Monday, August 12, 2013

Breakthrough prompts Down syndrome soul-searching

Could it be a 'cure'? Breakthrough prompts Down syndrome soul-searching

In the 14 years since her daughter, Rachel, was born with Down syndrome, Jawanda Mast has always been clear that she’d change the condition if she could.

“I couldn’t love her more, but I would give almost anything to take away that extra chromosome,” the Olathe, Kansas, mom wrote on her blog. “While I may know she’s perfect, the world doesn’t.”

But when Massachusetts scientists announced recently that they’ve found a way to silence the chromosome that causes trisomy 21, also known as Down syndrome, it rocked Mast – and the rest of the disability community.

Friday, August 9, 2013

Motivated By Music

Since the fifth grade, Kevin Riffle has had a perpetual love for music.
A member of Medina Middle School’s band, Riffle plays percussion sometimes on the bells, snare drum or the cymbals. He will start the eighth grade next month.
“He learned to play the recorder in the fifth grade and he earned all of his belts,” said Debbie Riffle, his mother. Students earn credits, or “belts,” as they master different instruments and music in class.

Riffle said her son has Down syndrome and splits his school day in a regular education and special education class.

“Band and science are his favorites,” she said. “He loves music so much that we decorated his bedroom in a rock ‘n’ roll theme using the Beatles.”'

Thursday, August 8, 2013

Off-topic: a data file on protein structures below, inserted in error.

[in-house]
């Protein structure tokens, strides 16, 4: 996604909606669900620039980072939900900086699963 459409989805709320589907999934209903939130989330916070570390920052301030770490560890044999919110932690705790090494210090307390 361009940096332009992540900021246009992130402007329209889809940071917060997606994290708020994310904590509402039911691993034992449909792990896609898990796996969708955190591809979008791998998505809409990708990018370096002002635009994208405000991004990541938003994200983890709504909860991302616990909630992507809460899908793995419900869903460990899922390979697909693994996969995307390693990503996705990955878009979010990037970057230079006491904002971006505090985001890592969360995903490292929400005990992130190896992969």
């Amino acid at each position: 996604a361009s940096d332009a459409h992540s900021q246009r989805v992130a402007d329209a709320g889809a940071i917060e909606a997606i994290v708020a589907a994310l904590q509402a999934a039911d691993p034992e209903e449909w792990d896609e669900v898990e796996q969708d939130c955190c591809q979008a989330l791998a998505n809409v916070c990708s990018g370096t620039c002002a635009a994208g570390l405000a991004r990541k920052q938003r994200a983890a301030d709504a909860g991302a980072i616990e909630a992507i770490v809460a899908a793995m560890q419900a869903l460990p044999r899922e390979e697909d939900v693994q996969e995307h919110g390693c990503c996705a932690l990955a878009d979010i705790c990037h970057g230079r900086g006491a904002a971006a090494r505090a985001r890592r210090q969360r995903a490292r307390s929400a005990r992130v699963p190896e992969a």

Woman With Down Syndrome Prevails In Guardianship Dispute

Woman With Down Syndrome Prevails In Guardianship Dispute

By Michelle Diament, Disability Scoop | August 5, 2013

In a closely-watched case centering on the rights of adults with disabilities, a Virginia woman has won the right to live with her friends rather than in a group home as her parents preferred.
Margaret “Jenny” Hatch, 29, who has Down syndrome, has been fighting for a year to live with her friends, Jim Talbert and Kelly Morris. Hatch previously lived with the couple, but more recently she has been living in a series of group homes against her wishes while under the temporary guardianship of her mother and stepfather.

You can read more here: 

Thursday, August 1, 2013

TN education chief sharpens focus on special ed

As beleaguered Tennessee Education Commissioner Kevin Huffman deflects public outcry over changes to teacher policies, he is already eyeing his next reform target: special education.
Huffman, who recently faced calls for his firing after changes to the state’s decades-old teacher pay plan, probably will face outrage again next week when revisions to the teacher licensing process are expected to be approved.
Even so, he is moving ahead with plans he hopes will make Tennessee the state with the fastest-improving schools by 2015, and special education is next on his list.
“Special education is a huge focus in Tennessee,” Huffman told The Tennessean editorial board and reporters Wednesday.